The deadline in the National Information Board’s new IT strategy for all patient and care records to be digital by 2020 is a “hard stop” that must be met if the NHS in England is to remain viable, Tim Kelsey has said.
Speaking to EHI, NHS England’s director of patients and information added that more information about the framework, including detail on how the proposals will be turned into reality, should be released before the end of the year.
‘Personalised Health and Care 2020’, issued this morning, says it is “not a strategy in the conventional sense” and “not a national plan.” Instead, it says it is a “framework for action” by staff, patients and citizens.
It seeks to align NHS IT priorities with national policy priorities, and to strike a new balance between national and local action when it comes to IT procurement and development.
Kelsey said the document will help to improve the relationship between health IT and the health and care system as a whole.
“This marks really the first time that all the various national bodies in health and care, with local government and clinical leaders, have expressed a national purpose around making better use of technology a fundamental part of the health and care service.
“Technology is as fundamental to quality and effective healthcare as breathing is to human life, but for some bizarre reason, it’s been pushed as some sort of engineering challenge that the IT guys need to take responsibility to deliver.”
Kelsey said that a significant aspect of the framework is its set of proposals to give the public “much greater control” over their care. This includes plans to allow patients to view and write into all of their records by March 2018.
“It’s about having a partnership between clinicians and patients for a co-produced record, much more than is currently the case – we will be leading the world in giving patients access to their data on such a large scale.”
Kelsey said NHS Choices will function as a single point of access to enable patients to interact with the NHS and make digital transactions, and that he expected them to use it for healthcare in much the way they use online banking for financial services.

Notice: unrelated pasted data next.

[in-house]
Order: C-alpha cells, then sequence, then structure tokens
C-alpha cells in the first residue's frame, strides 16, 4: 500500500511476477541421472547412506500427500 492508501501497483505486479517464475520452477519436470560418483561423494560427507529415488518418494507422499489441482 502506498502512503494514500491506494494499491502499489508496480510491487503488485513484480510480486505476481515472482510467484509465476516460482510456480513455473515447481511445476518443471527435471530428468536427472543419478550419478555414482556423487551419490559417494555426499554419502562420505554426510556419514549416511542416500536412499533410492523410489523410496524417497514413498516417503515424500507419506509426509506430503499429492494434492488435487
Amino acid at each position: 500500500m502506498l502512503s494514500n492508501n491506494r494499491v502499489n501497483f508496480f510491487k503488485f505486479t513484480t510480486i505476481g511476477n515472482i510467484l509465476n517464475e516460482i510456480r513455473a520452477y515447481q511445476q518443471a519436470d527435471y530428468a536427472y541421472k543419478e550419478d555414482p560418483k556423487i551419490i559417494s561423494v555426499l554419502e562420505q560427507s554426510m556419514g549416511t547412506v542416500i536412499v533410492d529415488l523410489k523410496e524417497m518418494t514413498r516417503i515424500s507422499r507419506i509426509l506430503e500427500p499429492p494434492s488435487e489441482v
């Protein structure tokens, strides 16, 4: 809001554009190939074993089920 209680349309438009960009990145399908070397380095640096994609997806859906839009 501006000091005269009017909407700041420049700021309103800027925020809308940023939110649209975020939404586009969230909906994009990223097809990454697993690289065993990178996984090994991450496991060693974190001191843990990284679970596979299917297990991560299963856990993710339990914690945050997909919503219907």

“People will be able to ring us up, email us, text us, tweet us – have a much more modern relationship with us.”
A new system of “kitemarking” for applications to gain NHS approval will also give patients greater confidence in apps and may lead to some being prescribed, he said.
However, he also emphasised the way in which the strategy attempts to both align IT with policy priorities, such as improving quality and efficiency, and with the NHS financial and regulatory frameworks.
This, he said, is why the 2020 deadline to make “all patient and care records digital, real-time and interoperable” is a “hard stop”; along with its supporting target for clinical staff making transitions of care to be doing it without paper records by 2018.
“Some people will look at 2018 and 2020 and say, are they achievable targets? We worked solely on them and we believe they are achievable, but they also have to be achieved by then.
“We don’t need to do it just because it’s safer or better for patients, but because it is absolutely critical to the ability of the NHS to run a much more efficient health service and close the funding gap.”
He also underlined his message in recent speeches that ‘sticks’ will be applied to providers that fail to digitise.
“In the very basic, beating heart of the commissioning and regulatory structures, people will need to have adopted a digital record by 2020, or they will not be treating NHS patients,” he said.
However, he also emphasised that the aim of the plan is to strike a balance between a centralised and a localised approach, “liberating local economies with their own cultures and aspirations” while ensuring they adhere to nationally set standards.
“We don’t want to cramp anyone’s style – a really important piece of learning from the National Programme for IT is that if we really want to galvanise adoption, we need to trust people’s judgement and let them make decisions in the context of a set of standards.”
Kelsey said the NIB organisations will now start working closely with clinicians and patients on developing proposals for implementation. More detailed plans on the “method of delivery” for the proposals and targets are set to be released before Christmas, he said.